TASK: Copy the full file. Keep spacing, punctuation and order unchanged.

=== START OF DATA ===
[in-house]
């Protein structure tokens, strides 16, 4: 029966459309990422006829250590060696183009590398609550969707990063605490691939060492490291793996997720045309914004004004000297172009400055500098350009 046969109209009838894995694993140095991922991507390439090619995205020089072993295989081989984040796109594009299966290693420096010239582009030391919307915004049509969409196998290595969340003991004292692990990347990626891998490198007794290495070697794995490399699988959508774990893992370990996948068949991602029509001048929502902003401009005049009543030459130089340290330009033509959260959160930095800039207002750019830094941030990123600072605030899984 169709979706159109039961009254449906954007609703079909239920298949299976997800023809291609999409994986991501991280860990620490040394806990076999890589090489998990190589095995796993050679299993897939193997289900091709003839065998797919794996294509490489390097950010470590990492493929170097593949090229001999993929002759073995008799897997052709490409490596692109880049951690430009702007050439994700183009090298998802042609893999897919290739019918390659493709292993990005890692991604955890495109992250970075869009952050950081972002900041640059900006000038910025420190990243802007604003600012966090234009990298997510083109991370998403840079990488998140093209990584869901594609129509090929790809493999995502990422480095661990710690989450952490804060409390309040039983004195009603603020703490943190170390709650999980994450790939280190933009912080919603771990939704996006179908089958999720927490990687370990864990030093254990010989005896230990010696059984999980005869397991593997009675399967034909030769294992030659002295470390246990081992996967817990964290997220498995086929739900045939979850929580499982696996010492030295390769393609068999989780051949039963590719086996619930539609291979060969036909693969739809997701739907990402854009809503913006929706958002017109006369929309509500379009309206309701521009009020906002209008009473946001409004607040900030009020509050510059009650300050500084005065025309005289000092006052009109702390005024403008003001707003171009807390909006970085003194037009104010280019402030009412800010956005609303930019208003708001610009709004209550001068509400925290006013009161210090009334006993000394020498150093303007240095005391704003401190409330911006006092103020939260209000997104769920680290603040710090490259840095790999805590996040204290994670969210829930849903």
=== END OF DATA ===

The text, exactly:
[in-house]
């Protein structure tokens, strides 16, 4: 029966459309990422006829250590060696183009590398609550969707990063605490691939060492490291793996997720045309914004004004000297172009400055500098350009 046969109209009838894995694993140095991922991507390439090619995205020089072993295989081989984040796109594009299966290693420096010239582009030391919307915004049509969409196998290595969340003991004292692990990347990626891998490198007794290495070697794995490399699988959508774990893992370990996948068949991602029509001048929502902003401009005049009543030459130089340290330009033509959260959160930095800039207002750019830094941030990123600072605030899984 169709979706159109039961009254449906954007609703079909239920298949299976997800023809291609999409994986991501991280860990620490040394806990076999890589090489998990190589095995796993050679299993897939193997289900091709003839065998797919794996294509490489390097950010470590990492493929170097593949090229001999993929002759073995008799897997052709490409490596692109880049951690430009702007050439994700183009090298998802042609893999897919290739019918390659493709292993990005890692991604955890495109992250970075869009952050950081972002900041640059900006000038910025420190990243802007604003600012966090234009990298997510083109991370998403840079990488998140093209990584869901594609129509090929790809493999995502990422480095661990710690989450952490804060409390309040039983004195009603603020703490943190170390709650999980994450790939280190933009912080919603771990939704996006179908089958999720927490990687370990864990030093254990010989005896230990010696059984999980005869397991593997009675399967034909030769294992030659002295470390246990081992996967817990964290997220498995086929739900045939979850929580499982696996010492030295390769393609068999989780051949039963590719086996619930539609291979060969036909693969739809997701739907990402854009809503913006929706958002017109006369929309509500379009309206309701521009009020906002209008009473946001409004607040900030009020509050510059009650300050500084005065025309005289000092006052009109702390005024403008003001707003171009807390909006970085003194037009104010280019402030009412800010956005609303930019208003708001610009709004209550001068509400925290006013009161210090009334006993000394020498150093303007240095005391704003401190409330911006006092103020939260209000997104769920680290603040710090490259840095790999805590996040204290994670969210829930849903």